More than a hundred years before, an alien named Ulysses had recruited Enoch as the keeper of Earth's only galactic transfer station. Now, as Enoch studies the progress of Earth and tends the tanks where the aliens appear, the charts he made indicate his world is doomed to destruction. His alien friends can only offer help that seems worse than the dreaded disaster. Then he discovers the horror that lies across the galaxy.
BONUS AUDIO: Way Station includes an exclusive introduction by Hugo and Nebula Award-winning author Mike Resnick.
©1963 Clifford D. Simak; (P)2008 Audible, Inc.
nice idea for a scifi story. gets a bid stereotype and flat after the first few chapters. the end is very predictable.. narration was a bit 'childlike' all in all still ok.
Nice sci-fi with a home twist; the ending however, did culminate a bit too fast and not as well defined as the rest of the book but still a fine read!
Eric Michael Summerer does a terrific job narrating this pastoral masterpiece. He portrays Simak's characters with all the honesty, decency, and humanity that Clifford D. Simak put into them. Audible Frontiers has very kindly added an excellent and informative introduction written and read by another of Science Fiction's most humane authors, Mike Resnick! Audible Frontiers has been adding so many new titles it is hard to keep up. This one will slow things down for you and even make life a little simpler. Thanks Simak!
Way Station is a great idea for a story, and good attempt to capitalize on that idea. If you can get past the little bit of formal language and preachy diversions, Simak does a good job at visualization, pace, and anticipation. I really enjoyed this book and thought about giving it five stars. The story will stick with me for a while. How about 4.5 stars?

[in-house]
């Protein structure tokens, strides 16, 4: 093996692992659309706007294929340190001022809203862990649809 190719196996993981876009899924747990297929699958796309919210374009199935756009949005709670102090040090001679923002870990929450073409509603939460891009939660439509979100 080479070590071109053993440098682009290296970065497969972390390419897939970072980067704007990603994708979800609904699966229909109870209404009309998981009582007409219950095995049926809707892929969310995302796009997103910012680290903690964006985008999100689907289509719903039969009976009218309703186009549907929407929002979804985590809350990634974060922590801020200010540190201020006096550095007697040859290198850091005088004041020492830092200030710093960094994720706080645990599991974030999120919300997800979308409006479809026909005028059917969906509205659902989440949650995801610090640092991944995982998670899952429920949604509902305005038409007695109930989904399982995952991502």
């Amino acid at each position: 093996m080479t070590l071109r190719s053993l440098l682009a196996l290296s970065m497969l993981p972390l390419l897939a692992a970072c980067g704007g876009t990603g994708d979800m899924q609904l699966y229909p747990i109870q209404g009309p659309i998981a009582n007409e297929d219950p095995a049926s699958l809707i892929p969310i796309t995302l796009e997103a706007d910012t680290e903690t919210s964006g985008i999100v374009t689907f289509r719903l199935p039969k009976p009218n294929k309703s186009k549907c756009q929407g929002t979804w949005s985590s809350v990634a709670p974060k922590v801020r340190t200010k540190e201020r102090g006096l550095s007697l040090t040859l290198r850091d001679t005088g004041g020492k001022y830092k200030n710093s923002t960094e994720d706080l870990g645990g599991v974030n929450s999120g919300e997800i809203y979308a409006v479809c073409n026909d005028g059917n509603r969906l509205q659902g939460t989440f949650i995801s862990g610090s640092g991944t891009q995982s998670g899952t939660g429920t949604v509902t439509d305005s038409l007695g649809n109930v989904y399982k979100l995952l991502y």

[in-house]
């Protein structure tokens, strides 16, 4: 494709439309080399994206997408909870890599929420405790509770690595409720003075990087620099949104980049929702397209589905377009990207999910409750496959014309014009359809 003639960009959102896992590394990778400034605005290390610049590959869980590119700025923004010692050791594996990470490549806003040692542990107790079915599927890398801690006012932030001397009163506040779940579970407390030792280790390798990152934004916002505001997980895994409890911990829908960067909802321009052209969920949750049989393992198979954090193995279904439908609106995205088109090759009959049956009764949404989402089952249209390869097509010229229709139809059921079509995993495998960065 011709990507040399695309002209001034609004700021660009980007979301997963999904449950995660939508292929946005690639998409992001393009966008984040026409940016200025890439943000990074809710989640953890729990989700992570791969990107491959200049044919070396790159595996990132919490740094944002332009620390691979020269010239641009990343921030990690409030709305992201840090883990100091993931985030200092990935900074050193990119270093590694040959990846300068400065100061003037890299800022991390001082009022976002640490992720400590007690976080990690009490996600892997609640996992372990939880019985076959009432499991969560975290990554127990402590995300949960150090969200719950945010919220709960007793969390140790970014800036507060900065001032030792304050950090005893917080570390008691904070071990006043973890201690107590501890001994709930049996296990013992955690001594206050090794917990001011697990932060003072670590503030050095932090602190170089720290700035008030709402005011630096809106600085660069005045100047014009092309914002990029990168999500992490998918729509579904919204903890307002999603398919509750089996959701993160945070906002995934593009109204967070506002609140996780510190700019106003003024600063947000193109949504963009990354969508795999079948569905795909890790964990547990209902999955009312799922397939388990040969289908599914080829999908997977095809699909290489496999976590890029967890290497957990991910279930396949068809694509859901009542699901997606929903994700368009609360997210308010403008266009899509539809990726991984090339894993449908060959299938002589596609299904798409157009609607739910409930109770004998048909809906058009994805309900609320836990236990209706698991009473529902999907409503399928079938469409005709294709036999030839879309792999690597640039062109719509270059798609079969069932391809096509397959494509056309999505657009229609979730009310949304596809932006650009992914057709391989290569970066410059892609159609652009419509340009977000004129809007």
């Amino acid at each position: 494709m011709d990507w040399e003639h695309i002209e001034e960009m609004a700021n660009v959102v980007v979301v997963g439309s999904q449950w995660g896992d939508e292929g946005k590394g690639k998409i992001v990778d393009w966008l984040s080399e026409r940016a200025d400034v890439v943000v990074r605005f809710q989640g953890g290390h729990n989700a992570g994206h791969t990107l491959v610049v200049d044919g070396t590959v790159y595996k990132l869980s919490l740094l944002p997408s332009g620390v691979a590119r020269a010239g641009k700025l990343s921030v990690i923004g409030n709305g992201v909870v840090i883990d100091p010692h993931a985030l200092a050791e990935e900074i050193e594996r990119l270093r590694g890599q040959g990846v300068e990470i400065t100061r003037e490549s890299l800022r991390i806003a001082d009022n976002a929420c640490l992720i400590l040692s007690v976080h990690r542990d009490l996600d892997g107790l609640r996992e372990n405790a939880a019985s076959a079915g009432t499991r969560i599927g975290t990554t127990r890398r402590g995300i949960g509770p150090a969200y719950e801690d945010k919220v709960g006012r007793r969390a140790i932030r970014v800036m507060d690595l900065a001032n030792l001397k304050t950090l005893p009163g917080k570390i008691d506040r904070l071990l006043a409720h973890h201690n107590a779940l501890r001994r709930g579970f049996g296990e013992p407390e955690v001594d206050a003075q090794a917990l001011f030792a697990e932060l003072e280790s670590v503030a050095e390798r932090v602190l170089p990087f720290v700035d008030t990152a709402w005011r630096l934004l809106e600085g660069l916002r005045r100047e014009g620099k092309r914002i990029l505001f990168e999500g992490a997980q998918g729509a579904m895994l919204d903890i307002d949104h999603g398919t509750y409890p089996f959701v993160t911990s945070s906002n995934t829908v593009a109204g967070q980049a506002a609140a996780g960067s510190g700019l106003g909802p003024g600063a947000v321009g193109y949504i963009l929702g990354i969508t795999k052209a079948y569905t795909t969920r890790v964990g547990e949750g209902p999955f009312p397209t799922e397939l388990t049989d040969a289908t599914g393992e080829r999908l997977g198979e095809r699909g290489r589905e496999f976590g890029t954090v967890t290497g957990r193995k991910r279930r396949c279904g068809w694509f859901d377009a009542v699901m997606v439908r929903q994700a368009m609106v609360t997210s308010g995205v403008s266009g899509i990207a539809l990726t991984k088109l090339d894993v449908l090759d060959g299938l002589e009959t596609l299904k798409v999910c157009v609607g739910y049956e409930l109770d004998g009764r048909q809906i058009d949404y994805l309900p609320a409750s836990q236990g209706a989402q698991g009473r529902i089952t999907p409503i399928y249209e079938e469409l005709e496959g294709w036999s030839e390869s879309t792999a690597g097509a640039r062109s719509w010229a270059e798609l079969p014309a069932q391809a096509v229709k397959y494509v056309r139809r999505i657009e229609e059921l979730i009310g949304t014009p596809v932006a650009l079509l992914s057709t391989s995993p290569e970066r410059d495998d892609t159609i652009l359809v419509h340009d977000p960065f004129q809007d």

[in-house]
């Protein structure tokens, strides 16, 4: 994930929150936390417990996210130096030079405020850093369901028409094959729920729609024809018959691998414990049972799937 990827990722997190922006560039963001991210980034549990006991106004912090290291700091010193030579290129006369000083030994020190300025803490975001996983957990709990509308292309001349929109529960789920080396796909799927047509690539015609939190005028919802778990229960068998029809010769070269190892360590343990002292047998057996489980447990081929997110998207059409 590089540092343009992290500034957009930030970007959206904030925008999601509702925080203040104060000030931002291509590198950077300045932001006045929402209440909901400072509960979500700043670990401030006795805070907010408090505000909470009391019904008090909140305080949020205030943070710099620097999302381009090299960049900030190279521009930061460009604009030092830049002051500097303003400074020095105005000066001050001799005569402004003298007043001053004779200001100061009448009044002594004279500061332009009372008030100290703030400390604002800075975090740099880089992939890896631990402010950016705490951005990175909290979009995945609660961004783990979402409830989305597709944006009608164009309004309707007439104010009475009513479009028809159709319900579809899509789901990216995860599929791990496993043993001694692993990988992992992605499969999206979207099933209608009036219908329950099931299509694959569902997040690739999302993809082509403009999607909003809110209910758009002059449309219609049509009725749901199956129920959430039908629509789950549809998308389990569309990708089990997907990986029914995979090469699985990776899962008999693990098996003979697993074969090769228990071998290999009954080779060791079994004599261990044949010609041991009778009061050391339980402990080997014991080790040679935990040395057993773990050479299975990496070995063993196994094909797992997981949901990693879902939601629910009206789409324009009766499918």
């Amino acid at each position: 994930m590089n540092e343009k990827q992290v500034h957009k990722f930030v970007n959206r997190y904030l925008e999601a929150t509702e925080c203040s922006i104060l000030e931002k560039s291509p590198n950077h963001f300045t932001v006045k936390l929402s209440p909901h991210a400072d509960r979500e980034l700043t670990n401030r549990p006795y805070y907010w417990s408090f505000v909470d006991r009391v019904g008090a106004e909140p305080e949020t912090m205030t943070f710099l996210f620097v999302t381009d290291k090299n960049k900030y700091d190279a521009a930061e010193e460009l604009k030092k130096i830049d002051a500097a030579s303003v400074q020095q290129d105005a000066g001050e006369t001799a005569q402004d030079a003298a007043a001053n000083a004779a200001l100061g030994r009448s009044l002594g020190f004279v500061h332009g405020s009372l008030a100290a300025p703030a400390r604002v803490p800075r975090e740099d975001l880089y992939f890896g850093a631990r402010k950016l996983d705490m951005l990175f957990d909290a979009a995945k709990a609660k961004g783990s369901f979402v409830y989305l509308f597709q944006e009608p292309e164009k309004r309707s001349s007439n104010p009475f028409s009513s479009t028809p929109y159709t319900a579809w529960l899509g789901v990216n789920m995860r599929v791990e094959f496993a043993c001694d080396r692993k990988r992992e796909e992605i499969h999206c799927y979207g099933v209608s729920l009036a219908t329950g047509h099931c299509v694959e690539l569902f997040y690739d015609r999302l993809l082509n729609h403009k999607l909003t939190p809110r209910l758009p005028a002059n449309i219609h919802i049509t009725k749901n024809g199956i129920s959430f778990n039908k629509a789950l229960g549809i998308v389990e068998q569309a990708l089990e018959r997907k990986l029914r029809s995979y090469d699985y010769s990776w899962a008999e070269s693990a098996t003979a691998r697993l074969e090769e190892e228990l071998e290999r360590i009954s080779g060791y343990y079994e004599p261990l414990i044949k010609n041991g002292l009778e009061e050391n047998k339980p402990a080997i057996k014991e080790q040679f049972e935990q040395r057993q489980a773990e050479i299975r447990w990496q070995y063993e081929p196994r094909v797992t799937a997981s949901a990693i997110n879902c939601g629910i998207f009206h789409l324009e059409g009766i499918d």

Summerer's narration, with his slightly nervous-sounding voice, is distracting to the story. Voices for the various characters are really bad. They either sound the same and run together, or they sound very fake. What was especially disappointing is that the main character fought in the Civil War and lived in Wisconsin. I did not hear a trace of accent from the Civil War era, nor that distinctive northern US sound.
This seemed to be more of a pulpit for the author's religious views than a novel with any substance. Though the book started well enough it soon grew tedious with a plot that was thin and highly predictable centered around characters that were made of cardboard and boringly stereotypical.
Not badly written or narrated, but I despise the theme. I found myself listening as one listens to a mortal enemy.
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